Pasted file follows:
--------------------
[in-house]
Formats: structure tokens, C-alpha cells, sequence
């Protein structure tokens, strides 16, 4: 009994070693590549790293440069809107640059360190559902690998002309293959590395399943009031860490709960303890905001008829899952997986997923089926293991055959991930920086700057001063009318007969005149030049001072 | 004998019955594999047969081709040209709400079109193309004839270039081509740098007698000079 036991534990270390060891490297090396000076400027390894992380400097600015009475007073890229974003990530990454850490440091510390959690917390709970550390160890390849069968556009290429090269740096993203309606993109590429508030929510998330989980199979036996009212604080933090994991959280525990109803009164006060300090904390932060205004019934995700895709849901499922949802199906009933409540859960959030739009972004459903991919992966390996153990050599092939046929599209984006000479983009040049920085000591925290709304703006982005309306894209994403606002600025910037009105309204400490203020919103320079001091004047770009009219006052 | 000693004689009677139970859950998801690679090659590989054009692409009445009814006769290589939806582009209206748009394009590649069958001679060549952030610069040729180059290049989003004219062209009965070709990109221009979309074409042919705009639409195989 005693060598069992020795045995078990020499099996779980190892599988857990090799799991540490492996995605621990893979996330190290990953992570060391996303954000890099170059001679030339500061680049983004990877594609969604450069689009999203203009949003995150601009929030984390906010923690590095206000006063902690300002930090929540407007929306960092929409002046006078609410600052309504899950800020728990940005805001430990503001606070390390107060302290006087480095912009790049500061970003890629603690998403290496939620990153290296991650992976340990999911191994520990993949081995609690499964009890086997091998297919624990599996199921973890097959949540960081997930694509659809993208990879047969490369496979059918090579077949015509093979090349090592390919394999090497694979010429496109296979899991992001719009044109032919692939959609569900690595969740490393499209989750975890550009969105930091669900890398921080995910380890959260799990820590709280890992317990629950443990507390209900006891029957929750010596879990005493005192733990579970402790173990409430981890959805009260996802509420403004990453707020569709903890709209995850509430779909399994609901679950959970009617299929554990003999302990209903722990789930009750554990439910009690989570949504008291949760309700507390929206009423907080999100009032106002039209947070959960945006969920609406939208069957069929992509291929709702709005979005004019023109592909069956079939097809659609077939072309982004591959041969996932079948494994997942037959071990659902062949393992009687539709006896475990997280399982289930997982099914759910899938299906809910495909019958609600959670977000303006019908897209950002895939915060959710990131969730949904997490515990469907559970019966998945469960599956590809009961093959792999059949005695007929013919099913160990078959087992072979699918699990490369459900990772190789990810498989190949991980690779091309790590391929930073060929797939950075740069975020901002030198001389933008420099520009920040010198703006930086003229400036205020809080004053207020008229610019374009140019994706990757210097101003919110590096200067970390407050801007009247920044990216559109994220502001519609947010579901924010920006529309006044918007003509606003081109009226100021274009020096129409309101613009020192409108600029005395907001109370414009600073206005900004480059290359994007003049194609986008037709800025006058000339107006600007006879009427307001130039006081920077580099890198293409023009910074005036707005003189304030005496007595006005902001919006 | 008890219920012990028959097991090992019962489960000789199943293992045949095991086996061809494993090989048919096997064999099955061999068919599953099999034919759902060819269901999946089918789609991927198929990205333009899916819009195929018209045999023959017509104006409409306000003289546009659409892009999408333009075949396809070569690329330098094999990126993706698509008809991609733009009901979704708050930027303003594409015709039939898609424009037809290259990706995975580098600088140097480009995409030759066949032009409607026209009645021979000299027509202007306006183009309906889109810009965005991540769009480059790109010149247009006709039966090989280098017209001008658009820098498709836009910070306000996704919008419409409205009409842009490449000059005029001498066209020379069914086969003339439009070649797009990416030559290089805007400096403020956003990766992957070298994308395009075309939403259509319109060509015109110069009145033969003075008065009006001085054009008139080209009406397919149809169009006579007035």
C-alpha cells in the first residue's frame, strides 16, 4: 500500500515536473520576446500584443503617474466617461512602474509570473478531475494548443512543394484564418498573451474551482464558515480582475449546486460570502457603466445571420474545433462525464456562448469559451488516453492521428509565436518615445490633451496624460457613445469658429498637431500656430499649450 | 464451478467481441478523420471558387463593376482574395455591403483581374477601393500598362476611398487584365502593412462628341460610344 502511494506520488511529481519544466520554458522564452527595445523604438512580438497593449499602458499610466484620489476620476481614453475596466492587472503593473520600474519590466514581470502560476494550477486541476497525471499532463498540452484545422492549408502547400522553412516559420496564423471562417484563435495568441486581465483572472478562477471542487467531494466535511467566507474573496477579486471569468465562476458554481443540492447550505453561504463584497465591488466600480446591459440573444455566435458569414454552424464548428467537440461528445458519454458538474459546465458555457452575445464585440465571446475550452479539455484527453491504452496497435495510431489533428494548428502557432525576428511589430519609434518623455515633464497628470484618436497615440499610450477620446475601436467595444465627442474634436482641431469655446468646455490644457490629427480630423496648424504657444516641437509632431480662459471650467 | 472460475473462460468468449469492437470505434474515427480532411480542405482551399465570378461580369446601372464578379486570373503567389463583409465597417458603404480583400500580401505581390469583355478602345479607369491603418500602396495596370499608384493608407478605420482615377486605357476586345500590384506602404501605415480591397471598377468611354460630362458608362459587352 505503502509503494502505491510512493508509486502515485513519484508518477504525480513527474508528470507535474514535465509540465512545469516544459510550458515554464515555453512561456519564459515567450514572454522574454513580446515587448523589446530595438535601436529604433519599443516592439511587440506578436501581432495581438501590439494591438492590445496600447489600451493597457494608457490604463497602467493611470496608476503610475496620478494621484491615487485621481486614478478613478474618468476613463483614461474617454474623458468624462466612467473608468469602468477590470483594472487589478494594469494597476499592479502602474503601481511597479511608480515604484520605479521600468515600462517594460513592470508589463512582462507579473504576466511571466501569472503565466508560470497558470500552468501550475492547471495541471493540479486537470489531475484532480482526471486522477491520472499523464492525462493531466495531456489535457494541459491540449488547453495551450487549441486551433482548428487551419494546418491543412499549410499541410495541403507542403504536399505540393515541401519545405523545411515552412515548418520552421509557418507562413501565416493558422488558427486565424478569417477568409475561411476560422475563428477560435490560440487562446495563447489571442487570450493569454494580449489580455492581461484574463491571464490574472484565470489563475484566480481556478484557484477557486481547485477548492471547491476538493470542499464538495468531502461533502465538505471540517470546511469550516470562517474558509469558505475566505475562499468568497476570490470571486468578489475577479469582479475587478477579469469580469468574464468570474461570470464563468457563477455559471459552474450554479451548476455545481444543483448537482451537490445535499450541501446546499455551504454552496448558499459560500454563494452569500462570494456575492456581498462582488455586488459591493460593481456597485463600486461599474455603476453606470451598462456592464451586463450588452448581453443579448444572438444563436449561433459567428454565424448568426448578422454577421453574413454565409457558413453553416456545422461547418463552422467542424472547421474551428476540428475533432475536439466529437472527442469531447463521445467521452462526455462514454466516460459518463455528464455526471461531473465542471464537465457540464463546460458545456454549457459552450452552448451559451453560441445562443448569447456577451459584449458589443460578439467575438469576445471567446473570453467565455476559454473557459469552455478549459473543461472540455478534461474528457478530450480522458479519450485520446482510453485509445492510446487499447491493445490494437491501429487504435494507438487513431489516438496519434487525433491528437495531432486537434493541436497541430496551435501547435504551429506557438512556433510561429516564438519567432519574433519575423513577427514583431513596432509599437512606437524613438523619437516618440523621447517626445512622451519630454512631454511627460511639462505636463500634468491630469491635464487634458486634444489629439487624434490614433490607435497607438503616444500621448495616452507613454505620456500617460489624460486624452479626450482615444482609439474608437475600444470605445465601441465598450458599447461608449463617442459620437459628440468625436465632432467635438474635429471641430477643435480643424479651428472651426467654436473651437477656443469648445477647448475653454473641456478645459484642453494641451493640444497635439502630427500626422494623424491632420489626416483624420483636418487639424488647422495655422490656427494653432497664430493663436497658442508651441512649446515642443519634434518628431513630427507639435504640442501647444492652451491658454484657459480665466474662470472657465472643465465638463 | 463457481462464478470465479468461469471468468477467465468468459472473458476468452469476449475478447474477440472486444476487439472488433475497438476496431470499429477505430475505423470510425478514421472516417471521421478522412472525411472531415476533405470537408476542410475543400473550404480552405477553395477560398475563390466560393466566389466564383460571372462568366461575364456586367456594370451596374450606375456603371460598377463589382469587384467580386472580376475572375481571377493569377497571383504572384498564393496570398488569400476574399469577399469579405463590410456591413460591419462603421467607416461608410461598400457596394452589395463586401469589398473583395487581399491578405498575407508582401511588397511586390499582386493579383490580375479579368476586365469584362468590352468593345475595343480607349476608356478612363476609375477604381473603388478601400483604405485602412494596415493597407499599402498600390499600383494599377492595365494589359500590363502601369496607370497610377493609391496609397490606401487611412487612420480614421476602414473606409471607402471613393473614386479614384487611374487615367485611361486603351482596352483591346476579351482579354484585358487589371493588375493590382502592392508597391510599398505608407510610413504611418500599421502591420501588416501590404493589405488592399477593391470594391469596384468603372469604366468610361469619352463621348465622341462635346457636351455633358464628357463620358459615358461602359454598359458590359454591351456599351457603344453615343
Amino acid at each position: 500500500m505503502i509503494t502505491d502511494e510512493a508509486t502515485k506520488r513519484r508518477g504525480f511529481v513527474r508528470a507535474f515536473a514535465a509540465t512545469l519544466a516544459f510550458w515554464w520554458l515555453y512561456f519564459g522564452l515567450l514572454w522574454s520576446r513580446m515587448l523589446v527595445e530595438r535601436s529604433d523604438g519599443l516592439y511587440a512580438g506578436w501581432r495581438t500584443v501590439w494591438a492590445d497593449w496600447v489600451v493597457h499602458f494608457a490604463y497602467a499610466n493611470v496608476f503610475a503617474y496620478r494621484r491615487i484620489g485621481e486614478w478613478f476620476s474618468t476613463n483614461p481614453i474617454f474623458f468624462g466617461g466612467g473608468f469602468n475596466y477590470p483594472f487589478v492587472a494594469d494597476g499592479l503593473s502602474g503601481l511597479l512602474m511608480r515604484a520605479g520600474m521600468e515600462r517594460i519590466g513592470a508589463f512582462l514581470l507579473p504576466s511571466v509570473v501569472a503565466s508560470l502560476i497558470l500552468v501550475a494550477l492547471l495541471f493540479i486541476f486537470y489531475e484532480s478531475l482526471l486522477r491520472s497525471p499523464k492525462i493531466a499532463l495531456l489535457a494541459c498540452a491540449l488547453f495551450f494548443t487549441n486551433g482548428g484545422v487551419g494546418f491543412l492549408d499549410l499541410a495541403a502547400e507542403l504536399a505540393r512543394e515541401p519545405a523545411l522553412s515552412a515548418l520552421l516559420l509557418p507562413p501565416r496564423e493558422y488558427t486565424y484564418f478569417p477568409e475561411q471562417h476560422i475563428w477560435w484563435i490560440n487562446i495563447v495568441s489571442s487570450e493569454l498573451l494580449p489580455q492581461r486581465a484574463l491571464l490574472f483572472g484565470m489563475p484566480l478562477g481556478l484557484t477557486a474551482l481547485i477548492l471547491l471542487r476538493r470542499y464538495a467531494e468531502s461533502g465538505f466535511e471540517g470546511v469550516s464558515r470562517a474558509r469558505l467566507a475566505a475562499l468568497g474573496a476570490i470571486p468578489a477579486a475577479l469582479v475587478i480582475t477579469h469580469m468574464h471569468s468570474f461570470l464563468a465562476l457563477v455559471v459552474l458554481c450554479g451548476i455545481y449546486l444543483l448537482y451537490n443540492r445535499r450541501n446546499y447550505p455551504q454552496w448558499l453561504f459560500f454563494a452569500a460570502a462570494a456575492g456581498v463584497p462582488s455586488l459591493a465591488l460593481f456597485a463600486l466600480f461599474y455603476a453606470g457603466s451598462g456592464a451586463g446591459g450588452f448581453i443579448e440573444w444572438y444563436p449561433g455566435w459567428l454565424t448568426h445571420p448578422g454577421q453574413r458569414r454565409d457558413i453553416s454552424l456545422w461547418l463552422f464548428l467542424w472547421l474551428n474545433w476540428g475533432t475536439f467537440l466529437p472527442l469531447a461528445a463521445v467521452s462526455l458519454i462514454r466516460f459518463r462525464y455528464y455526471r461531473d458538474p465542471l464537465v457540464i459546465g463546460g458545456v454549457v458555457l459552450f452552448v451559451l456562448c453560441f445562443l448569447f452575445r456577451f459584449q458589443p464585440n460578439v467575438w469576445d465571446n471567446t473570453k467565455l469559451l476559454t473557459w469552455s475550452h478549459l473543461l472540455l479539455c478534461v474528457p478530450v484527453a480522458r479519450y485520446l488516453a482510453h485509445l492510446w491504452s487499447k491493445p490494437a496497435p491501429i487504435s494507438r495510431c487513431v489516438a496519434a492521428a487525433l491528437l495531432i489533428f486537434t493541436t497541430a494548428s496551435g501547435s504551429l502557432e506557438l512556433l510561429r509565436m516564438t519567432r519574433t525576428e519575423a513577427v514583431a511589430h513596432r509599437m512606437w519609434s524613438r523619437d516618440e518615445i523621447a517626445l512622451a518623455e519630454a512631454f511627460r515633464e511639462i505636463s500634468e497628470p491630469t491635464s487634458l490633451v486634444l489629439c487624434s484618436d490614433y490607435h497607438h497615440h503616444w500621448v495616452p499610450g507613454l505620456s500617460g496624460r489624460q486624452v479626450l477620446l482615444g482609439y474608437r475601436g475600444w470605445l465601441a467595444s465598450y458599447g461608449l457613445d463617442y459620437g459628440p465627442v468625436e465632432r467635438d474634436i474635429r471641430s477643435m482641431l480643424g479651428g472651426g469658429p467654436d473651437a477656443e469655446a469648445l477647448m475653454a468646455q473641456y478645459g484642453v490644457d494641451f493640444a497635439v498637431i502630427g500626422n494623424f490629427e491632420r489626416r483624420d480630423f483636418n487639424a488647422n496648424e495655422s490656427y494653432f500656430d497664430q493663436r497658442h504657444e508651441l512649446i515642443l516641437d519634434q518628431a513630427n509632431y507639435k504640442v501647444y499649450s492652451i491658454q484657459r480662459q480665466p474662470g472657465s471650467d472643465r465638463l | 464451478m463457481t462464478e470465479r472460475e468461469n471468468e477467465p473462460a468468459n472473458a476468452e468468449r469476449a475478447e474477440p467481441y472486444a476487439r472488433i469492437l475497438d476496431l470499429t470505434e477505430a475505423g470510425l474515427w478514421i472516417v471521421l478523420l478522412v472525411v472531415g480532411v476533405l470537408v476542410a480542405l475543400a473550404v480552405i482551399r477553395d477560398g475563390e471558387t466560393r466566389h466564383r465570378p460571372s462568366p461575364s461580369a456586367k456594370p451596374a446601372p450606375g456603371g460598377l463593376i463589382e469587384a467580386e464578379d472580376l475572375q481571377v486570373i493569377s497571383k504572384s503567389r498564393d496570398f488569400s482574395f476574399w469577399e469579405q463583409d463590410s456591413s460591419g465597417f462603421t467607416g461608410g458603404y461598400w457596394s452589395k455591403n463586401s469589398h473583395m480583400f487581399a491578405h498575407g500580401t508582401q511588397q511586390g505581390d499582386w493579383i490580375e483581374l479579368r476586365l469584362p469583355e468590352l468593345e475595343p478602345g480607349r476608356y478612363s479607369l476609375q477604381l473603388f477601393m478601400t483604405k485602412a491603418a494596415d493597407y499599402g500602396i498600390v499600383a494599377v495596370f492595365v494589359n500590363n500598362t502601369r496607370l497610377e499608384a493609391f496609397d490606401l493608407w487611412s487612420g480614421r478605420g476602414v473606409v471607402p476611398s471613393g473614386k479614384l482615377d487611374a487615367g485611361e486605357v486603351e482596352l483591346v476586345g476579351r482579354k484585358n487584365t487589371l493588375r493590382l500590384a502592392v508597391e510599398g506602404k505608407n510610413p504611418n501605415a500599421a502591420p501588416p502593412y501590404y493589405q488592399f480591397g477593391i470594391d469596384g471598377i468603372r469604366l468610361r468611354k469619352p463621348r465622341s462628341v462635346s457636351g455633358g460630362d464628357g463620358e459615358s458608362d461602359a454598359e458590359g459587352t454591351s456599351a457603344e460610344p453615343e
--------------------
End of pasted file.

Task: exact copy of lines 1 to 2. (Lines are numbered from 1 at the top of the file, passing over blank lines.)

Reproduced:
[in-house]
Formats: structure tokens, C-alpha cells, sequence